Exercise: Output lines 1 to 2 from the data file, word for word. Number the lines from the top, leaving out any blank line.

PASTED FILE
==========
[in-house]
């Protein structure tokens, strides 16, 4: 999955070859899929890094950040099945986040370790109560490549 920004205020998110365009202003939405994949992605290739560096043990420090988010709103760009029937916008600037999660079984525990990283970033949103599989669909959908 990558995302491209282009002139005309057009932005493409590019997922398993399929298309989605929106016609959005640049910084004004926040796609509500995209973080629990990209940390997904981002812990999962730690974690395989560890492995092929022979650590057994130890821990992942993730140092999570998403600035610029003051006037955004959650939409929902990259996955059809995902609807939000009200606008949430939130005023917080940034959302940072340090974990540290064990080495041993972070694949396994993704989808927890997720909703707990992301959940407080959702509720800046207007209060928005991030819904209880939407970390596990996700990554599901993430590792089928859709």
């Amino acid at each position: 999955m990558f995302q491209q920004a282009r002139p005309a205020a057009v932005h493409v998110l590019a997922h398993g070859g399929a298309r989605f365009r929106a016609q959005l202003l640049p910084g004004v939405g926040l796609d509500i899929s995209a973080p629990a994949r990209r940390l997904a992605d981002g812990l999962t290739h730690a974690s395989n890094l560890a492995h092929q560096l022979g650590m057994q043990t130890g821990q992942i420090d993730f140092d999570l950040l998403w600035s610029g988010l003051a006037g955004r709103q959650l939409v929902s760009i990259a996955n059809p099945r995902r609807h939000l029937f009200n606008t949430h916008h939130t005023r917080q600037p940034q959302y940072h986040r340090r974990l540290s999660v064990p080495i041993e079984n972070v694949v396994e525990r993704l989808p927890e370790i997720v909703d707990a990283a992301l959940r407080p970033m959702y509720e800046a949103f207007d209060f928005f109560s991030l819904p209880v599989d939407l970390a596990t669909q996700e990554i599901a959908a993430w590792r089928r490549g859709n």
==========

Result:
[in-house]
């Protein structure tokens, strides 16, 4: 999955070859899929890094950040099945986040370790109560490549 920004205020998110365009202003939405994949992605290739560096043990420090988010709103760009029937916008600037999660079984525990990283970033949103599989669909959908 990558995302491209282009002139005309057009932005493409590019997922398993399929298309989605929106016609959005640049910084004004926040796609509500995209973080629990990209940390997904981002812990999962730690974690395989560890492995092929022979650590057994130890821990992942993730140092999570998403600035610029003051006037955004959650939409929902990259996955059809995902609807939000009200606008949430939130005023917080940034959302940072340090974990540290064990080495041993972070694949396994993704989808927890997720909703707990992301959940407080959702509720800046207007209060928005991030819904209880939407970390596990996700990554599901993430590792089928859709």